WILMINGTON, N.C. (WECT) - Every four years, New Hanover County does what is called a tax revaluation, and this year, for many across the county, values have gone up.
A revaluation means the county takes a look at property values and assures property owners are being taxed correctly, based on the value of their land and home.
“The importance of conducting a reappraisal is to establish equity and fairness among property types various property types can increase or decrease in value at varying rates causing the shift in the tax burden,” Tax Administrator Alison Snell said.
The county says that it goes through a meticulous process to ensure accurate property values, however, some taxpayers are questioning their methods.
“New Hanover County goes to great lengths to get a true and accurate value of each property in the county. New Hanover County tax appraisers visit residential and commercial properties in the county, photograph properties, educated citizens, take measurements, and evaluate improvements or deterioration to the property. The appraisers currently review and assess over 110,000 parcels and use proven methods for analyzing comparable properties and other factors affecting property value. Each property is appraised using the same method, applied uniformly across the county,” according to the county.
Snell also pointed out that the increases are not year-over-year, but for the past four years. Still, for Lori Sorenson, a homeowner in Wilmington, the timing of the valuation is bothersome.
“I think the timing is just rotten frankly, there are so many people suffering and don’t have – how do you expect them to pay their bills and put food on the table and power bill when people are struggling to do that,” she said.
Many people wonder why the county does not just go based on sale prices of the properties, but, it turns out there is more to it than just that.
“New Hanover County, as with all counties in North Carolina, determines property value through a process called mass appraisal. Mass appraisal is the process of valuing a group of properties as of a given date and using common data, standardized methods, and statistical testing to determine value. New Hanover County is therefore looking at the neighborhood market as a whole and sometimes some properties are low while others are high,” according to the tax department.
Oftentimes, it comes down to supply and demand.
When places like Wilmington and New Hanover County see the type of growth they have in the past several years, demand is high; because houses and buildable lots are finite commodities, supply is low.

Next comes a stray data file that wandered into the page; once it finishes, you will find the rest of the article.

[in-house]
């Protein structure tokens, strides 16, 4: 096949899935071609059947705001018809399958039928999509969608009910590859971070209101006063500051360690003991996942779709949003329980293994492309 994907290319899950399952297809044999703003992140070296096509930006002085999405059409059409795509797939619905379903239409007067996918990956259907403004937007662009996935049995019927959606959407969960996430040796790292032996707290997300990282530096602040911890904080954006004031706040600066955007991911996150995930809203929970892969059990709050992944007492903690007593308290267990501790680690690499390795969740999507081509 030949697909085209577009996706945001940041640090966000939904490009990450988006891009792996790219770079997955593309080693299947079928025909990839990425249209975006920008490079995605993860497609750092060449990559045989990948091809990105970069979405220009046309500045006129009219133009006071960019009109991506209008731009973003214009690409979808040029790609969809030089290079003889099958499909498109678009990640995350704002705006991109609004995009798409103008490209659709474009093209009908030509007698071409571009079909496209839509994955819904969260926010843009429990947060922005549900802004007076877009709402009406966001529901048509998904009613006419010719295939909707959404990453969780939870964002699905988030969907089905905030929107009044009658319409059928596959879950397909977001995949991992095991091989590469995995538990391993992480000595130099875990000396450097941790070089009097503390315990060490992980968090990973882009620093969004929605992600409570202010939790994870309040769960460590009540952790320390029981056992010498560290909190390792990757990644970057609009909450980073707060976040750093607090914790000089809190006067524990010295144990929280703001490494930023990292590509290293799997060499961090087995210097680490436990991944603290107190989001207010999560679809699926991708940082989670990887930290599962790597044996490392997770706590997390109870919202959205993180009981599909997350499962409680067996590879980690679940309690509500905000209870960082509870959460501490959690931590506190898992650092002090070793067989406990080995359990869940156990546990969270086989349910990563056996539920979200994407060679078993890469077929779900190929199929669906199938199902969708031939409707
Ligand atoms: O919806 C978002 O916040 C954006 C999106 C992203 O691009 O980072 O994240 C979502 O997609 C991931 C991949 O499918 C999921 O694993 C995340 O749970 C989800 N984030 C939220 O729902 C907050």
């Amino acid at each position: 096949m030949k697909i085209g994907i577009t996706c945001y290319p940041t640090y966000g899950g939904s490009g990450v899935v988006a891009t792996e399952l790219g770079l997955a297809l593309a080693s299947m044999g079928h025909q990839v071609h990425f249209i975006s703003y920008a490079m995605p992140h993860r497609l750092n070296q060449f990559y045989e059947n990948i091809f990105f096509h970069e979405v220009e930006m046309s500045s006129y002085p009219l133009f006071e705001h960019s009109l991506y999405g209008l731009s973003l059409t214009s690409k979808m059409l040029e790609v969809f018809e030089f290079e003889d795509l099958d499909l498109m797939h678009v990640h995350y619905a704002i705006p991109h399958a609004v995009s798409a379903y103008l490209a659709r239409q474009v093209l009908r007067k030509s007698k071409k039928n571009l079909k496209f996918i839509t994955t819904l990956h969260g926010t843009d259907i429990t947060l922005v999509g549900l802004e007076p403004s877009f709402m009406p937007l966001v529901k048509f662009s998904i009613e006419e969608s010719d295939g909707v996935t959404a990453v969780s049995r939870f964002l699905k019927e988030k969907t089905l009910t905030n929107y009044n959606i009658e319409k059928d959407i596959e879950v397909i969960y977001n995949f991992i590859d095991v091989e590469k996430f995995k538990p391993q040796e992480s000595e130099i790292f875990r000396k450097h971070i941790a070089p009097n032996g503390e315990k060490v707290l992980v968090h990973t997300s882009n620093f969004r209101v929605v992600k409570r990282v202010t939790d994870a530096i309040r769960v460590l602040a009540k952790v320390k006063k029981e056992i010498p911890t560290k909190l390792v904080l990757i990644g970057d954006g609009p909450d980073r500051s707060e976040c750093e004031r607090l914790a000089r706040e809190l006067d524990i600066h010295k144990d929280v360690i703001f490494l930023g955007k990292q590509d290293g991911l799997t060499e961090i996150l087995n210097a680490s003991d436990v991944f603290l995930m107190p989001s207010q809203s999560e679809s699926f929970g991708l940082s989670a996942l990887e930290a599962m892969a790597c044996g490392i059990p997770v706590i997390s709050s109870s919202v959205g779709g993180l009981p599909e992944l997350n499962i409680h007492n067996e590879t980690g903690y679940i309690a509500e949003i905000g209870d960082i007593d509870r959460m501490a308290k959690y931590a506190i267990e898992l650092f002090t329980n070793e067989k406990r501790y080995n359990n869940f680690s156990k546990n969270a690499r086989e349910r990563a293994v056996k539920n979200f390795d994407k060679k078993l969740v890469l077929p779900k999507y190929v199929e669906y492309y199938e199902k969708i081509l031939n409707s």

Homeowners are able to appeal their property revaluations, but, it’s not an easy process since state law is on the side of the tax assessors.
“State law presumes that assessments are correct. This presumption places the burden on the Taxpayer to ‘produce competent, material and substantial evidence that tends to show: (1) either the county tax supervisor used an arbitrary method of valuation; or (2) the county tax assessor used an illegal method of valuation; and (3) the assessment substantially exceeded the true value in money of the property,’ according to the county.
You also must appeal within 30 days of receiving a new tax value, and the board that reviews appeals adjourns on May 11, 2021.
“To begin the appeal process, complete the appeal form online at tax.nhcgov.com/forms. If you are filling out a paper form that you have received from our office, you have the option to hand-deliver it or mail it back to our office,” according to the tax department’s website.
Now, the tax value of a piece of land is just one part of the puzzle, the second part is the tax rate, which is set by the New Hanover County Board of Commissioners. That won’t happen until the summer of this year when commissioners approve the county budget, so the actual impact of the revaluation is not yet known.
“At this time, the effect of revaluations on tax bills is unknown. There are three factors that determine how much tax each property owner must pay:
- The assessed value of the property.
- The cost of local government-provided services that the citizens of the county require.
- The tax rate set by the New Hanover County Board of Commissioners and each municipality (City of Wilmington, Town of Carolina Beach, Town of Wrightsville Beach, and Town of Kure Beach) to meet the cost of services.
“The revaluation’s effect on your tax bill cannot be determined until operating budgets are adopted and the governing bodies have set tax rates for New Hanover County and the various municipalities. Budgets are adopted and tax rates are set prior to July 1 each year. Historic tax rates can be located here,” according to the county.